Breaking boundaries and borders
So far in 2019, over 5000 refugees have arrived in Greece.
In the past five years, almost 2000 were accounted either dead or missing.
Shocking? Yes. But we have become desensitised to statistics. One minute they are there, and the next they disappear; the scale of loss is lost on us. Photographs, however, can remain imprinted in our minds long after they leave a screen.
Sophie Merrell’s “No Borders” collection puts a face to these incomprehensible statistics. Photography has the potential to capture a moment of energy, giving it perennial life and allowing us, as a viewer, to feel a proximity to the people shown that would otherwise disappear should they be replaced with a bar chart. Taken in Thessaloniki, Greece, what is perhaps most shocking is the normality and humanity exhibited. A couple of best friends, a curious girl and a bunch of dancing boys: they are just like you or I.
In 2015, the UN released a virtual reality film entitled Clouds Over Sidra that allows the viewer to step inside a refugee camp in Za’atari, Jordan. It follows exactly the same premise: these people are going about their daily life and it is the quotidian we can relate to, which has the power to carry a potent message. The photographs that appear on the news go for 'shock factor', but we can still look away and pacify ourselves. The addition of VR to Clouds Over Sidra affords the viewer an innescapable 360-degree view. We inhabit an alternate reality, and more importantly actively participate in it.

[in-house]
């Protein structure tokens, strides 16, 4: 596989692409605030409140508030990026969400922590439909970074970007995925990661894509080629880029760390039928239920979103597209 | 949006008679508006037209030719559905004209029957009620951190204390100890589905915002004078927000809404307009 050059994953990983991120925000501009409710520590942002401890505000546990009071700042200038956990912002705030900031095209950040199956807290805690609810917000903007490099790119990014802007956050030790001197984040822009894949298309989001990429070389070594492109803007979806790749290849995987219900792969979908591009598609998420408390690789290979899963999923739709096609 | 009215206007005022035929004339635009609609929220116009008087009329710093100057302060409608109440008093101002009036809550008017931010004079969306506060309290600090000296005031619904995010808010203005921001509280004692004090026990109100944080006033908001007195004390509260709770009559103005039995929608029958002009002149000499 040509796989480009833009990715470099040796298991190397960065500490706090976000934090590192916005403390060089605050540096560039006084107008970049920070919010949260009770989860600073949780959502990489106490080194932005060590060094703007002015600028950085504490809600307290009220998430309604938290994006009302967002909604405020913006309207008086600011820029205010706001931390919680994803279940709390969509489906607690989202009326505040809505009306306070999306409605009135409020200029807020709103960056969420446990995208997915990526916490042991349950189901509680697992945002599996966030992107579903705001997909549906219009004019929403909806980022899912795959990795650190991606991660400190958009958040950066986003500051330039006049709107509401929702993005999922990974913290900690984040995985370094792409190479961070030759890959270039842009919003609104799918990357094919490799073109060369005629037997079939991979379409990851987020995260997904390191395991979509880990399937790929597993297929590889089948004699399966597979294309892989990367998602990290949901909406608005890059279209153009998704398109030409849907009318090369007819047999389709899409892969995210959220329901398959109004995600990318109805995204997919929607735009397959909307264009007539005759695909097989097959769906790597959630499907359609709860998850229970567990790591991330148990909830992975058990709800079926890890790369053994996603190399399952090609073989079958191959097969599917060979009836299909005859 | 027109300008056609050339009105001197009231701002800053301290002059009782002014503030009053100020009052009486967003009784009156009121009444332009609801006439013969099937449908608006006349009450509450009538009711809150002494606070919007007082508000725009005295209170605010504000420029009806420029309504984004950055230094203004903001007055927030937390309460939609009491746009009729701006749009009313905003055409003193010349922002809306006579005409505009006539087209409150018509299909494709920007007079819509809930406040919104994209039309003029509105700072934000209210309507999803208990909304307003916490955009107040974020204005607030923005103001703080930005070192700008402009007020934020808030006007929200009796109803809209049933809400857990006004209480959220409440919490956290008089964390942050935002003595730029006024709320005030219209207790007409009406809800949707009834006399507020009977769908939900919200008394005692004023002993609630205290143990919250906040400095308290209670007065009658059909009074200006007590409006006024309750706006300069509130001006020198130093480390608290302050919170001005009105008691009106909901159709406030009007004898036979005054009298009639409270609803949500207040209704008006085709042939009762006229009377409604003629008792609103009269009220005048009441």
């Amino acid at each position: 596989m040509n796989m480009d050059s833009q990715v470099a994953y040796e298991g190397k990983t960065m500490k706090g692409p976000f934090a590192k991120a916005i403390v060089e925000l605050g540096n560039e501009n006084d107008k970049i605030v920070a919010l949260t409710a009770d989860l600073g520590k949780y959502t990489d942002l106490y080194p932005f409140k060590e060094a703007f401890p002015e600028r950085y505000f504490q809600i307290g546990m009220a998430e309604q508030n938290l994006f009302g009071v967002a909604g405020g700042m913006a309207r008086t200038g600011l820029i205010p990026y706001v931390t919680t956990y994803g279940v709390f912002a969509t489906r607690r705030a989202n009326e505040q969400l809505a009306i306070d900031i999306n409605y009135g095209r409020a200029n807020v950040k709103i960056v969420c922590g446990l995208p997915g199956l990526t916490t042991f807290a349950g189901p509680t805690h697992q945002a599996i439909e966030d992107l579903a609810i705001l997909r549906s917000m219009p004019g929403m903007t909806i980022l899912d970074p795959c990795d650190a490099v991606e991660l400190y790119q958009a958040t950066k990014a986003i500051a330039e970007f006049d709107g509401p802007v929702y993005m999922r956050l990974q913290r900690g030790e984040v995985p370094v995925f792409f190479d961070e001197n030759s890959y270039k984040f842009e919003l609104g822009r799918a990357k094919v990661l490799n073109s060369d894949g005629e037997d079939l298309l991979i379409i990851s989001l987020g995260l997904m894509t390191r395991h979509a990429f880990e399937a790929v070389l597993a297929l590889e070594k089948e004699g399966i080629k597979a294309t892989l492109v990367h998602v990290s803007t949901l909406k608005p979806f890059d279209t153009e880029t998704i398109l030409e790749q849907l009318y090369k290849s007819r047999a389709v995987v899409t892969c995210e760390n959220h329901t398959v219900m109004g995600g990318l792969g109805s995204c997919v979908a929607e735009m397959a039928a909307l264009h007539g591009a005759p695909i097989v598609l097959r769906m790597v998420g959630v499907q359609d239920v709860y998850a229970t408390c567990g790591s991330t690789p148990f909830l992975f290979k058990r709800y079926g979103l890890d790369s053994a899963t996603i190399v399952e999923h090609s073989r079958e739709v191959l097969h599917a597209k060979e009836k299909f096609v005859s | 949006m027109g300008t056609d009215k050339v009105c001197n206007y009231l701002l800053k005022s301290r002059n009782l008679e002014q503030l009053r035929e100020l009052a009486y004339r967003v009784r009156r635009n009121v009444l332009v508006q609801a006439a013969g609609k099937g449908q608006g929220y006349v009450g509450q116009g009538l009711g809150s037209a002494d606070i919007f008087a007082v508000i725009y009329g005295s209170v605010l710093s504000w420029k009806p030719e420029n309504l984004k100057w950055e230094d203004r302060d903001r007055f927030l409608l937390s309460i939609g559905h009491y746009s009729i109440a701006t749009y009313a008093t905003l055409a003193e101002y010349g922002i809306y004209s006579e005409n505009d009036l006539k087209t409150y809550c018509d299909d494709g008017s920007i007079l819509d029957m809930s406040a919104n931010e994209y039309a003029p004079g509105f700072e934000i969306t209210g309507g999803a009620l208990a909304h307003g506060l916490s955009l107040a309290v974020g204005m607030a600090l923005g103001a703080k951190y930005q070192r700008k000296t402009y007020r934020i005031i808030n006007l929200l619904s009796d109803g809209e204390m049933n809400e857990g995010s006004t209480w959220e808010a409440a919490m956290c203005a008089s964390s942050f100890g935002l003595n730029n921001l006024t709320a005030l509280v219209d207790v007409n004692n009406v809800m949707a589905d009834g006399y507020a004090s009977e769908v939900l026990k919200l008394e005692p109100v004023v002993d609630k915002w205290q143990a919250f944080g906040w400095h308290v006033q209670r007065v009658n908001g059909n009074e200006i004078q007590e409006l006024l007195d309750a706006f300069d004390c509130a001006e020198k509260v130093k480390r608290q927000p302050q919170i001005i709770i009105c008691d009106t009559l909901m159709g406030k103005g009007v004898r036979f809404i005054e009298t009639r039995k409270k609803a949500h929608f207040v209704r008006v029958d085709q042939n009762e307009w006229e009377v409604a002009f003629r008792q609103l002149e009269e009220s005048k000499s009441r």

Being active in viewing is different to acting in reality. Footage such as Sophie’s "No Borders" collection and Clouds Over Sidra force us to confront our inaction by not allowing us to remain immobilised once the viewing is over. The normalcy depicted transforms our sympathy into empathy. We are compelled to see these individuals not as 'victims', but as equals: our equals that need our help.
Words by: Flo Garnett
Photography by: Sophie Merrell